A couple of coats of Dulux Aquanamel Gloss in White Exchange Half were used to highlight the fireplace, cornices and woodwork,” she says. Leech worked with the foundation pieces already in the room – the sofa, rug and dining table. She swapped out the classic dining chairs for something more dramatic; curvy upholstered styles in burnt terracotta with a 70s vibe. Chubby occasional chairs in olive and caramel leather add punch and provide an irresistibly comfy spot to sit.
“When you’re looking to add comfort to a space, curves are the way to go,” she says. “Curvy furniture with deep cushioning feels relaxing and inviting, and it’s easy to navigate around.”
To reinforce the look, she also replaced the slender-legged coffee table with a pair of chunky, curved tables.” Leech brought the walls to life with contemporary artwork in colours drawn from the Nourish palette. She created a striking open-shelf display with ceramics in shades of buff, terracotta and white. “This is a quick and affordable décor idea – simply look around your local op shop for ceramics in a variety of interesting shapes and paint them in tonal hues,” she says.
“A soft, layered look like this creates an irresistibly cosy feel that’s perfect for the cooler months,” says Lucena-Orr. “And while brown-based neutrals can feel like quite a departure after so many years of grey, they’re a pleasure to live with and easy to decorate around.
“Paint is a great way to try out new decorating trends,” she says. “And you don’t have to go all out by repainting an entire room. Create an accent wall behind the bed or in your study nook or add a pop of colour to the front door. As you can see, it takes little more than a paint brush to create an entirely new feeling and look in a room!”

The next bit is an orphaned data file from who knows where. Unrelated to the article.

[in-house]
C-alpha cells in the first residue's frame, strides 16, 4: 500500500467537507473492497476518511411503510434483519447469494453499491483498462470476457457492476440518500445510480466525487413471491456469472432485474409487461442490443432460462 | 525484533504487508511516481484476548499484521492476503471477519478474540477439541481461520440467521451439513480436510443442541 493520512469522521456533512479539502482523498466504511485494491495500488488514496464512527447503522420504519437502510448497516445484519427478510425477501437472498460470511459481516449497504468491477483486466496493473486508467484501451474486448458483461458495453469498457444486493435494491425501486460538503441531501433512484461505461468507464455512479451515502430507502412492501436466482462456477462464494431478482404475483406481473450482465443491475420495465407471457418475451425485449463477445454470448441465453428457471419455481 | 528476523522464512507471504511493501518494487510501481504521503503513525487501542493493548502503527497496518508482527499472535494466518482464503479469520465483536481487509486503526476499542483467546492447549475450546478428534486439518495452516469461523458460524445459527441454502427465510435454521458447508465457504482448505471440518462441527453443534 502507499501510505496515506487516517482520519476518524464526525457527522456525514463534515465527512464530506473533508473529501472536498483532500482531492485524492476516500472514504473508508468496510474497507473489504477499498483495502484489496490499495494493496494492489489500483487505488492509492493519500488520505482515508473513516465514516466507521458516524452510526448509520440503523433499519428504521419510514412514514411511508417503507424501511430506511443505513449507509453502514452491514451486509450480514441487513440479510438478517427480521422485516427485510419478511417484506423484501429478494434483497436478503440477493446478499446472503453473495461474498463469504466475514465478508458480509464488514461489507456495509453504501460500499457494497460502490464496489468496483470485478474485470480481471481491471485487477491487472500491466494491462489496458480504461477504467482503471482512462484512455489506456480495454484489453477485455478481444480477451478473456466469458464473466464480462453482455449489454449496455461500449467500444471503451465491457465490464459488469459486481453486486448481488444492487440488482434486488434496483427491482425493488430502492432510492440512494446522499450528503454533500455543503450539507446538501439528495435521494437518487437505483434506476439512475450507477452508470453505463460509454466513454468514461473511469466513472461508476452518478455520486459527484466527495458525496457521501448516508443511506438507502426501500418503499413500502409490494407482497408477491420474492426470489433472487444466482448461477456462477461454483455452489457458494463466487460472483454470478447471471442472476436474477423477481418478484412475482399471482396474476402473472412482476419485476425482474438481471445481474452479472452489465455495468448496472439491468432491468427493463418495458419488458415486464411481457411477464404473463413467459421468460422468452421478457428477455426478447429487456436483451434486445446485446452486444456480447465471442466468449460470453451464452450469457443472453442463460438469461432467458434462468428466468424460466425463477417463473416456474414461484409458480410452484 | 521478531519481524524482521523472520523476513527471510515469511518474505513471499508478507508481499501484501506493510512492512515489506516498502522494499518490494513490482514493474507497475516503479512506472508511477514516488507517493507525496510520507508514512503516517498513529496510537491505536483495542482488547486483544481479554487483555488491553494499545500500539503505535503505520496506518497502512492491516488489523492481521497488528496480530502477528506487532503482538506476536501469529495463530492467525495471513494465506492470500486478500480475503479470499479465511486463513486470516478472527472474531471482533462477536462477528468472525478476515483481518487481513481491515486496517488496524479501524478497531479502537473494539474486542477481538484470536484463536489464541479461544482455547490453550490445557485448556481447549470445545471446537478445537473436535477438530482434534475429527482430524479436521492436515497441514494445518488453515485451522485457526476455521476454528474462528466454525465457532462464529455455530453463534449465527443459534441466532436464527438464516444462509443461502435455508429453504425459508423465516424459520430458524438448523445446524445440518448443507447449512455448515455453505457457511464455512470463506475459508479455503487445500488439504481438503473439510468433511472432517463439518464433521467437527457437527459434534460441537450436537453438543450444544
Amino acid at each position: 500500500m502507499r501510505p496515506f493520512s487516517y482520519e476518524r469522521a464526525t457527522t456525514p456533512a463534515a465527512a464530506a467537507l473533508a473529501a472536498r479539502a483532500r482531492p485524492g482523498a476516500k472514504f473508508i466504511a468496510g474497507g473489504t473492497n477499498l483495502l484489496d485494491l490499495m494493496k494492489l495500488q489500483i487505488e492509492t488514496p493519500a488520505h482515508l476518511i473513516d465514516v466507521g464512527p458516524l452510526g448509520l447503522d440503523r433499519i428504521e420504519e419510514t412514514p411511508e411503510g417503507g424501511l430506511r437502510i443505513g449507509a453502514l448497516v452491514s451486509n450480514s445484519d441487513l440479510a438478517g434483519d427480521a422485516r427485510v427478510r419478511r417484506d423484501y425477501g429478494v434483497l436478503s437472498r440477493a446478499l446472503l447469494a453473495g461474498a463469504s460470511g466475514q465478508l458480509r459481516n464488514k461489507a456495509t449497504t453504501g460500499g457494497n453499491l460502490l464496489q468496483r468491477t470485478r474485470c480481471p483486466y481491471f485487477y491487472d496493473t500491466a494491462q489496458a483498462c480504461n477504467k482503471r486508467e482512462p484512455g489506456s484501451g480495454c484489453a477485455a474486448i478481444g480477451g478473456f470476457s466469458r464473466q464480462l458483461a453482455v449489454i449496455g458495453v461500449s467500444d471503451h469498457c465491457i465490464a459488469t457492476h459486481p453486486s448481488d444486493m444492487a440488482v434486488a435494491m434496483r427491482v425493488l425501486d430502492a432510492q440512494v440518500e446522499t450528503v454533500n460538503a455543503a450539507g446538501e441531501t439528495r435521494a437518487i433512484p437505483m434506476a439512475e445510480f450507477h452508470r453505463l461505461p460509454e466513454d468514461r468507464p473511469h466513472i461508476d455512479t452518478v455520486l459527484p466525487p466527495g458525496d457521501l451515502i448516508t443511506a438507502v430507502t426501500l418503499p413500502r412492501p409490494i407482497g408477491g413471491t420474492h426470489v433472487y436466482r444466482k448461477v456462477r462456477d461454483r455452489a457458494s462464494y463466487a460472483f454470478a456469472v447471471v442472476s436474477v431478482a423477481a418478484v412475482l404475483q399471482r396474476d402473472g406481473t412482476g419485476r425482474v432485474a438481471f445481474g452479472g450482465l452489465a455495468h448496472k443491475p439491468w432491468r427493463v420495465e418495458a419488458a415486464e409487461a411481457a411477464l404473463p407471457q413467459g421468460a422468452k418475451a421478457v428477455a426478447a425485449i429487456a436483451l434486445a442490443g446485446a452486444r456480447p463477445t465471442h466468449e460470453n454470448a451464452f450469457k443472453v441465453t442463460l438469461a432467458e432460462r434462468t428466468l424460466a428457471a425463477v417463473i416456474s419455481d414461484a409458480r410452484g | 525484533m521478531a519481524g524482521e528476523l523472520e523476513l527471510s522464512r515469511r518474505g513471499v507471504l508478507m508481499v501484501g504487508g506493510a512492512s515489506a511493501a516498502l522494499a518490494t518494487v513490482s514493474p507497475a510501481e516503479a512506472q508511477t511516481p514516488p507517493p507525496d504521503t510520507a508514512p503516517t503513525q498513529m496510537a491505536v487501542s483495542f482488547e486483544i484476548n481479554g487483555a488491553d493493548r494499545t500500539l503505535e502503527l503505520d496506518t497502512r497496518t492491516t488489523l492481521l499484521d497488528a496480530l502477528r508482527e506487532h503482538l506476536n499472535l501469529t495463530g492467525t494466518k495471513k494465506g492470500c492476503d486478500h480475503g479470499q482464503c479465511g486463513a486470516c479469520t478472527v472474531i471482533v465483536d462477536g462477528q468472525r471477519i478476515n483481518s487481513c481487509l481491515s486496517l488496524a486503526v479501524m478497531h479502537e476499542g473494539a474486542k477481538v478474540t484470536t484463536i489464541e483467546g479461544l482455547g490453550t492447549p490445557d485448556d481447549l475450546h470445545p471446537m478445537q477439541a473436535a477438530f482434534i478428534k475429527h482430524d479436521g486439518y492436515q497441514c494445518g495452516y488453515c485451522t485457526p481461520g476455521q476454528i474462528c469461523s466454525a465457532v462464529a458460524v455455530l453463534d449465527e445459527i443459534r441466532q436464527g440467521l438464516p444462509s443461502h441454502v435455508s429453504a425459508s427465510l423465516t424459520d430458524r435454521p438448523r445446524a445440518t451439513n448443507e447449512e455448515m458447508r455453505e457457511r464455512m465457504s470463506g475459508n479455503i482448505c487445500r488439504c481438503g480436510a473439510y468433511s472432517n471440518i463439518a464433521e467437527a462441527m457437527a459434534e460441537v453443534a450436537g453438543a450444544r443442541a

Related: What should you paint on the inside of your front door
Autumn Styling Tips
- Texture time: Style an earthy palette like this with raw textures and natural finishes.
- Choose the right white: Cool whites, such as Dulux White Exchange Half, work best in open-plan rooms with plenty of natural light. Warm whites suit smaller and more traditional rooms.
- Consider the view: When you’re layering tonal colours like this, step back and view the room as a whole before deciding what to apply where.
- Add one or two statement pieces in richer hues: This grounds your palette and creates a sense of balance.
- Avoid clutter: To keep the look calm and open, leave plenty of breathing space around furniture and décor items (this also helps show off their beautiful shapes).
Related: Decorating with the new beige
Related: Read more for the full Dulux 2021 colour forecast
Are you considering a makeover for Autumn? If so you should remember to create a mood board so that the colours and finishes that you choose all work together. I have a free e-book in my Free Resource Library showing you how to do this. You can download it here.